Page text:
3. Read Tatum and Ayvazian's Women, Race and Racism: A Dialogue in Black and White, then respond to the following questions: What about their conversation did you find interesting and pertinent to your own life? What made that so? Why? What questions would you like to ask each of them and why? What are your personal hopes for building authentic relationships across differences and interracial dialogue?
  4. Ann Keating describes several strategies to create change in Forging el Mundo Zurdo: Changing Ourselves, Changing the World. What strategies does she outline to support the quest for a common vision in the struggle against racism and white supremacy? Pick 1-2 of these strategies, free write, and identify a classmate or a friend to talk about your perspective.
  5. After reading Chip Smith's, The Personal is Political, list 3–5 ways you could see yourself becoming an activist.

Further Resources

4A: Context

#ResistanceMaricopa (2017). [Online videos, 2-5 min.]: Race forward.


#Resistance Maricopa is a five-part video series produced by Tiye Rose for Colorlines. The videos show people who are working in Arizona to protect community members from the growing hostility immigrants face as well as detention and deportation.

13th. [Streaming Video, 1 hour, 40 min.]: DuVernay, A. (2016). Netflix.


In this video, Director Ava DuVernay, while focusing the experiences of African Americans, examines the prison industrial complex in the United States and illustrates the ways in which race and mass incarceration are linked. DuVernay also explores the increase/expansion of the prison industrial complex in the U.S.

A conversation on race. (2016).[Video clip, 5 - 7 min.]: New York Times.


This series of short films on race largely introduces the viewer to individuals of different racial identities discussing the impact of race and racism in their lives within the United States context. The authors explain that the main focus is to explore the nuances of the systemic racism while originally only looking at the black and white binary, has continued to expand.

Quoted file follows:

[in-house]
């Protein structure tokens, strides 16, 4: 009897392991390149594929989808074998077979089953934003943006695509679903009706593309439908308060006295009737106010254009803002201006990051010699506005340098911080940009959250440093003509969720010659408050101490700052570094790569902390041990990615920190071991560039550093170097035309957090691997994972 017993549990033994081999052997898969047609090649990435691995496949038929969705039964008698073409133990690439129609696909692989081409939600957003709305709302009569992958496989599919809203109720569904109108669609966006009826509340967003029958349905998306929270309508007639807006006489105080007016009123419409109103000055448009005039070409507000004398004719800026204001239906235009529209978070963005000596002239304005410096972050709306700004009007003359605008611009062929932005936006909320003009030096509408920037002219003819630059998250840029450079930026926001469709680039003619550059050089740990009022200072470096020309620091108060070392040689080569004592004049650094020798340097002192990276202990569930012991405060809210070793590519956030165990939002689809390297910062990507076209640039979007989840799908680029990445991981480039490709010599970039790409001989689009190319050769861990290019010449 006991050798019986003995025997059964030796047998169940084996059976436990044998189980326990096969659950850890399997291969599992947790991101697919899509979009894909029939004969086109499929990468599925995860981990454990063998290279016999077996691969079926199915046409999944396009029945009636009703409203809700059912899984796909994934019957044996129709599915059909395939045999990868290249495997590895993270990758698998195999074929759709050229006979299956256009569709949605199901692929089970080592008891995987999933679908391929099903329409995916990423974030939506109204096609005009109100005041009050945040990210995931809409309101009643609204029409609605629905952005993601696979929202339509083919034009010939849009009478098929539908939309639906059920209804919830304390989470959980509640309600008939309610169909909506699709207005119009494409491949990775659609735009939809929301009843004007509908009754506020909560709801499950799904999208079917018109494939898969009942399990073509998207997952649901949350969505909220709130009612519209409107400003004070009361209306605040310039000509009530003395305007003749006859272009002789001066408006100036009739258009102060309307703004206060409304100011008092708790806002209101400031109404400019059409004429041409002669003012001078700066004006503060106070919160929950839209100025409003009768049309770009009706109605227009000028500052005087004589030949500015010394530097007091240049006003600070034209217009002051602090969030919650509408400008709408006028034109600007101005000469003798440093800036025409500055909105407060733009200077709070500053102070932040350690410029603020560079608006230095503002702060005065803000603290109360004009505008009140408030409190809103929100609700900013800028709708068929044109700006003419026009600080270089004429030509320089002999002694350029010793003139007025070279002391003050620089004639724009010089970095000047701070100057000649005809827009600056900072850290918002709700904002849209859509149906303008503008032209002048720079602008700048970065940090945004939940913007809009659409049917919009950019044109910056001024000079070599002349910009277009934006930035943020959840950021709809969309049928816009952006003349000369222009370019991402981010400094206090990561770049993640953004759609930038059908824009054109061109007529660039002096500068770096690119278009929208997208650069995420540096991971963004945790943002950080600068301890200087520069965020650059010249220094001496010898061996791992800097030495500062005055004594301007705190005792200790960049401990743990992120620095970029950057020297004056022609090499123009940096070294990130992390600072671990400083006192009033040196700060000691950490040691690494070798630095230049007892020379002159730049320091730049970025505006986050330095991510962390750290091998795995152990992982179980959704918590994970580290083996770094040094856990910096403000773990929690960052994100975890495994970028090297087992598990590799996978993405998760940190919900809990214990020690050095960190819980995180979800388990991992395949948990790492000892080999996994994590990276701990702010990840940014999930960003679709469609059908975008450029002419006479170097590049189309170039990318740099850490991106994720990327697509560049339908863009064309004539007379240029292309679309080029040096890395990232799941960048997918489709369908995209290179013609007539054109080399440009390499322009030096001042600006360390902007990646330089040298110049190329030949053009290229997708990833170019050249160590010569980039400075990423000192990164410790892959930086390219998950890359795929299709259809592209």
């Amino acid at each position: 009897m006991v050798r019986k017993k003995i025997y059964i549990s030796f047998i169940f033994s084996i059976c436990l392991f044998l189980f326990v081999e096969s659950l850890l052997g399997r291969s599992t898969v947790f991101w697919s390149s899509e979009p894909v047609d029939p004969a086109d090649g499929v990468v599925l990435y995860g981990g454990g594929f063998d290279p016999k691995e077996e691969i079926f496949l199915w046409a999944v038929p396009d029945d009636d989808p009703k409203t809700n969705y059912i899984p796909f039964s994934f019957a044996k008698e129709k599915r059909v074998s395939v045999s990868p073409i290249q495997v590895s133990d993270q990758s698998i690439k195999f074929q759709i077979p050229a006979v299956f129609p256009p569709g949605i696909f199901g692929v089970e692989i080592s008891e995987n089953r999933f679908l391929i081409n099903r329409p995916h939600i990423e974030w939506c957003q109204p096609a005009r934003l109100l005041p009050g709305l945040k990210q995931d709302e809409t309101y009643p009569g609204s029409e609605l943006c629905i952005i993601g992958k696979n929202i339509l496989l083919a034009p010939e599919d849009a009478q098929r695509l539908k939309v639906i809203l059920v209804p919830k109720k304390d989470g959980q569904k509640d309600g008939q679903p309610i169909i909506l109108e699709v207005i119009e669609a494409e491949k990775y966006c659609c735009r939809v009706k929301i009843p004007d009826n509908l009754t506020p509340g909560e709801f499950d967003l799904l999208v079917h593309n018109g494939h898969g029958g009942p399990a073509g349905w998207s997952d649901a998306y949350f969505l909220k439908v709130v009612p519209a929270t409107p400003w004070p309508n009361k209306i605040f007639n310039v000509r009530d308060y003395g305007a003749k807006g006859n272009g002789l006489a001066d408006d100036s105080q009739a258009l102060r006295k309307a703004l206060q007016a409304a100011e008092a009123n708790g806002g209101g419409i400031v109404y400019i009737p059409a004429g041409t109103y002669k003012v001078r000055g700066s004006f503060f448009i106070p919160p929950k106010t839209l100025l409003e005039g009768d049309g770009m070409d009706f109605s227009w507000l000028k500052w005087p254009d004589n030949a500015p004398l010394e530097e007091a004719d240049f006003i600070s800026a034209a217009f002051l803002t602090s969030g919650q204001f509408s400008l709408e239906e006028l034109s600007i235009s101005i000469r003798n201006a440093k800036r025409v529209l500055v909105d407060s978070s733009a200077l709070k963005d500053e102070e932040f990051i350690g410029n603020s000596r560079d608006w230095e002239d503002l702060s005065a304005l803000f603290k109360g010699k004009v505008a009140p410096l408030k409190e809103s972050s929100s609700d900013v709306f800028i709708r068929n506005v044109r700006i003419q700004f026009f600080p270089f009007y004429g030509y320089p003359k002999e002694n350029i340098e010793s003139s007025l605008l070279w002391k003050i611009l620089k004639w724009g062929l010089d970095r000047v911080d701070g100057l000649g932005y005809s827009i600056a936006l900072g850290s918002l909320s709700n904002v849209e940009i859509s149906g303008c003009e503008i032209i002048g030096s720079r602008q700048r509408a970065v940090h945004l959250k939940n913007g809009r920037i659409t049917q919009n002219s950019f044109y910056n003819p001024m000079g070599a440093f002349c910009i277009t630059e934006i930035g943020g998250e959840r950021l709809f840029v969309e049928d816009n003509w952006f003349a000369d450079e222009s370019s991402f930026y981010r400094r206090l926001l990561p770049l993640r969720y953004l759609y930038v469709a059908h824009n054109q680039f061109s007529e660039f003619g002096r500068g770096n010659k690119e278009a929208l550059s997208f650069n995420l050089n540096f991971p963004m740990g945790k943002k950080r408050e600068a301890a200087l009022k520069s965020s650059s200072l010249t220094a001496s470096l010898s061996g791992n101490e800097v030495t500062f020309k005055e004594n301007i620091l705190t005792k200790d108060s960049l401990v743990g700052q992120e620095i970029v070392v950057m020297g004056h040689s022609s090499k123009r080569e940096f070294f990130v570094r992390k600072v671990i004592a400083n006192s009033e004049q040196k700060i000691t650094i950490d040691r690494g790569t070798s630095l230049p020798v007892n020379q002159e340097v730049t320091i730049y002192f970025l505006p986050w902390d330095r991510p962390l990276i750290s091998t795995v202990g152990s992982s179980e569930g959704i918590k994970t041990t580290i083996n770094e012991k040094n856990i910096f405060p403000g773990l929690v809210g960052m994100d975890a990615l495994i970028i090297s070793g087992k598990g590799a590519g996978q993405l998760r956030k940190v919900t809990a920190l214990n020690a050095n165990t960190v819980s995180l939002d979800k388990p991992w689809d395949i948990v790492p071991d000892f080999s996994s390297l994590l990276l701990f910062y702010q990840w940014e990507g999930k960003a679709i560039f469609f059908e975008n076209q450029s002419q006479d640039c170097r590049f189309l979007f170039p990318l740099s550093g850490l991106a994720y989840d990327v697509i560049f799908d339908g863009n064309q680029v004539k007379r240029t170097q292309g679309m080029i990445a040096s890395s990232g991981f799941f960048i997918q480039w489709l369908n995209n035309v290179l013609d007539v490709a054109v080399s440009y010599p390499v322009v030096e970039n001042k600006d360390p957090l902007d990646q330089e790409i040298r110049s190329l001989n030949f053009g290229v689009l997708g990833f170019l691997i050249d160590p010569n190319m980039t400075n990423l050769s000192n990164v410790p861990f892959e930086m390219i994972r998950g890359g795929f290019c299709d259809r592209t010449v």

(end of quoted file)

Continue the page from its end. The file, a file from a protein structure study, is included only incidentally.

How racism makes us sick (2016). [Ted Talk, 17:28 min.]: TedMed. Ted Talk by David R. Williams. https://www.ted.com/talks/david_r_williams_how_racism_makes_us_sick

Williams discusses how systemic racism impacts physical and emotional health of people of color. In particular, Williams also gives examples of programs within the U.S. that are doing work to dismantle discrimination.

The urgency of intersectionality. (2016). [Video clip, 16.31]: TED Talk by Kimberlé Crenshaw. https://www.ted.com/talks/kimberle_crenshaw_the_urgency_of_intersectionality

Crenshaw shares how she coined term intersectionality to frame the racialized and gendered experiences of Black women in the United States. She discusses the need to have an intersectional analysis of police violence.

Race: the power of an illusion. (3 part series). (2003). [VHS & DVD, 2 hr. 48 min.]: California Newsreel.  http://www.pbs.org/race/000_General/000_00-Home.htm

Challenges the belief that race is biological by showing how race has been socially constructed throughout U.S. history. Part one examines the contemporary science, including genetics, and physical traits of race. Part two shows how race has been used to rationalize social inequalities. Part three looks at race as political and how it has been used to implement institutional racist practices.